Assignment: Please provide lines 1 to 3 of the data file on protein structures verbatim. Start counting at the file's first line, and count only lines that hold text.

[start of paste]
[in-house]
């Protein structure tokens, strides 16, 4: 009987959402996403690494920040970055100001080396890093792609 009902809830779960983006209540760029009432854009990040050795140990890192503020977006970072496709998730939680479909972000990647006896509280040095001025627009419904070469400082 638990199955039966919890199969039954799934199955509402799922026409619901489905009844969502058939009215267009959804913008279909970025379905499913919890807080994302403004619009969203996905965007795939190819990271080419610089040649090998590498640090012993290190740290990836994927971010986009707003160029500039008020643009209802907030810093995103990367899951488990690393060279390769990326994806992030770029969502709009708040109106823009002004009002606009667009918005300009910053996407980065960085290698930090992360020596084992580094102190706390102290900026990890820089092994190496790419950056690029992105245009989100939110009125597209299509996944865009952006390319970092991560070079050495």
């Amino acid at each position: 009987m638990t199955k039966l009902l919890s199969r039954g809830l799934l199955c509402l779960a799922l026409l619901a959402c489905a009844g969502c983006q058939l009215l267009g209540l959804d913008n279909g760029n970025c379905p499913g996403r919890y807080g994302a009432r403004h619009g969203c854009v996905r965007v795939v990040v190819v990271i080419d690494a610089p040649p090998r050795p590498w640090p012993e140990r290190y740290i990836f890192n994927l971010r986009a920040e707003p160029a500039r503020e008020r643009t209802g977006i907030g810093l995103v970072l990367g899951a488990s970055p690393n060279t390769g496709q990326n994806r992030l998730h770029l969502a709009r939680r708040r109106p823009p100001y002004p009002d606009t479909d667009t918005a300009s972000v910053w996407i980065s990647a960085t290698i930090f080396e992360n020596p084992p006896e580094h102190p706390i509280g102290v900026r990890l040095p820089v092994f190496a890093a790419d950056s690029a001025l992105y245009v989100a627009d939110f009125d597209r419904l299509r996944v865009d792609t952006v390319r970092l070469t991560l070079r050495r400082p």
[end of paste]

[in-house]
């Protein structure tokens, strides 16, 4: 009987959402996403690494920040970055100001080396890093792609 009902809830779960983006209540760029009432854009990040050795140990890192503020977006970072496709998730939680479909972000990647006896509280040095001025627009419904070469400082 638990199955039966919890199969039954799934199955509402799922026409619901489905009844969502058939009215267009959804913008279909970025379905499913919890807080994302403004619009969203996905965007795939190819990271080419610089040649090998590498640090012993290190740290990836994927971010986009707003160029500039008020643009209802907030810093995103990367899951488990690393060279390769990326994806992030770029969502709009708040109106823009002004009002606009667009918005300009910053996407980065960085290698930090992360020596084992580094102190706390102290900026990890820089092994190496790419950056690029992105245009989100939110009125597209299509996944865009952006390319970092991560070079050495």
């Amino acid at each position: 009987m638990t199955k039966l009902l919890s199969r039954g809830l799934l199955c509402l779960a799922l026409l619901a959402c489905a009844g969502c983006q058939l009215l267009g209540l959804d913008n279909g760029n970025c379905p499913g996403r919890y807080g994302a009432r403004h619009g969203c854009v996905r965007v795939v990040v190819v990271i080419d690494a610089p040649p090998r050795p590498w640090p012993e140990r290190y740290i990836f890192n994927l971010r986009a920040e707003p160029a500039r503020e008020r643009t209802g977006i907030g810093l995103v970072l990367g899951a488990s970055p690393n060279t390769g496709q990326n994806r992030l998730h770029l969502a709009r939680r708040r109106p823009p100001y002004p009002d606009t479909d667009t918005a300009s972000v910053w996407i980065s990647a960085t290698i930090f080396e992360n020596p084992p006896e580094h102190p706390i509280g102290v900026r990890l040095p820089v092994f190496a890093a790419d950056s690029a001025l992105y245009v989100a627009d939110f009125d597209r419904l299509r996944v865009d792609t952006v390319r970092l070469t991560l070079r050495r400082p």